I Get You, Twine-String-Mom

I really do.

When my kids were young - balloons-for-birthday-parties-young, I would go into the party store with my own spool of string, shunning the gaudy, plastic "curly ribbon" variety they would have used to attach to my bright bundle of balloons. I say attach, because I see more clips attached to balloons these days, which according to Party City, for less than three cents a piece, allow you to "Seal balloons in seconds — no more fumbling with small knots in hard-to-manipulate material." PHEW, another problem I didn't know I had = solved by plastic. 

But no, not this mom, not the mom that tied her own damn balloons with her own earthy twine, she and old-me were cut from the same well-intentioned, burlap cloth. 

What old-me, and twine-mom had in common, was the belief that balloons (often called biodegradable latex) would biodegrade, and therefore cause no harm. Attach one of those to a piece of twine and you're basically hugging the planet, except it's the opposite of that.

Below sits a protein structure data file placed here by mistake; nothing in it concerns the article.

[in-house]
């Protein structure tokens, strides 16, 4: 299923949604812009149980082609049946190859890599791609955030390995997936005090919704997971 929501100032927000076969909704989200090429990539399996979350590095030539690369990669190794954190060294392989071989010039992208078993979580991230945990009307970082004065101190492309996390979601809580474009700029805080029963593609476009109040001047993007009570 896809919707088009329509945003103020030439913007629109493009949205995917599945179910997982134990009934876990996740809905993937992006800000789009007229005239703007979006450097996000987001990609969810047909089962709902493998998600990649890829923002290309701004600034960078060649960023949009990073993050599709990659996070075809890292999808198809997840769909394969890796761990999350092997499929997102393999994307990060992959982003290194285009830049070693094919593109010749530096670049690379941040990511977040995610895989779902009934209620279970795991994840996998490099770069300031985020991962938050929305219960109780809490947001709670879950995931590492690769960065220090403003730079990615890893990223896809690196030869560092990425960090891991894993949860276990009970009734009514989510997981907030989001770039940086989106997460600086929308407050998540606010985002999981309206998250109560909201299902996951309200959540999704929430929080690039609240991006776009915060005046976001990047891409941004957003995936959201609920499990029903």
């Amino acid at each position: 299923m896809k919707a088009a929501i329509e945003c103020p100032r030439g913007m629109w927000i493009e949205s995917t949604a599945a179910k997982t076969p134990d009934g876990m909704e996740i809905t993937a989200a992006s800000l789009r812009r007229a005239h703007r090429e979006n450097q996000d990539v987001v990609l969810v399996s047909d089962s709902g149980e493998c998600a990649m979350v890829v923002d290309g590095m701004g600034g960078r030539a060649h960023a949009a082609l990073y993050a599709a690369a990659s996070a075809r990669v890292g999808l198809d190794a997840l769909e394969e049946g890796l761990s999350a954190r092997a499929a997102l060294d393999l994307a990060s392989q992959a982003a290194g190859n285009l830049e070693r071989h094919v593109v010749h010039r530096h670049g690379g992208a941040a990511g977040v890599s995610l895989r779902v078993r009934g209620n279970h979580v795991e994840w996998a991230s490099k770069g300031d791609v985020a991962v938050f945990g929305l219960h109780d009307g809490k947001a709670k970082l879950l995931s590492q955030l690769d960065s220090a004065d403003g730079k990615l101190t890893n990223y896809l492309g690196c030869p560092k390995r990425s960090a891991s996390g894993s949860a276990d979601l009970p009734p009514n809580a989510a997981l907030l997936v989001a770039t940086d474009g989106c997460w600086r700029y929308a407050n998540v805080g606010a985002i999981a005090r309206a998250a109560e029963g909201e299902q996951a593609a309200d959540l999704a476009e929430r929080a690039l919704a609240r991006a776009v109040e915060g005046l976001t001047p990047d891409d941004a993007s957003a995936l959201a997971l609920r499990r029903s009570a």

In reality, those burst pieces of latex are commonly mistaken for food and ingested by marine animals. Like plastic, these pieces cannot be digested and end up contributing to the ingestee's miserable starvation.  Balloons with string/ribbon (twine OR plastic) also have the dubious capacity to entangle/strangle wildlife. 

Then there's the whole issue of helium depletion. I rather cluelessly have spent most of my life not knowing it is a finite, and scientifically critical, resource. Had I known, I wouldn't have so ignorantly inhaled it for cheap laughs, and I would certainly have found a better way to visually embellish the passing of another 365 days of my children's lives, had I known

Now I know, and with the helium colored glasses off, balloons make me cringe (yes, even water balloons).

The good people at "Balloons Blow" do great work in their efforts to educate the masses on the topic of balloons and the dangerous litter they create, as well as to reach out to organizers of Balloon Releases (those are a real thing) to educate and encourage the various marketing departments of these churches, schools, event organizers, to choose an alternative form of publicity, preferably one that doesn't cause widespread harm.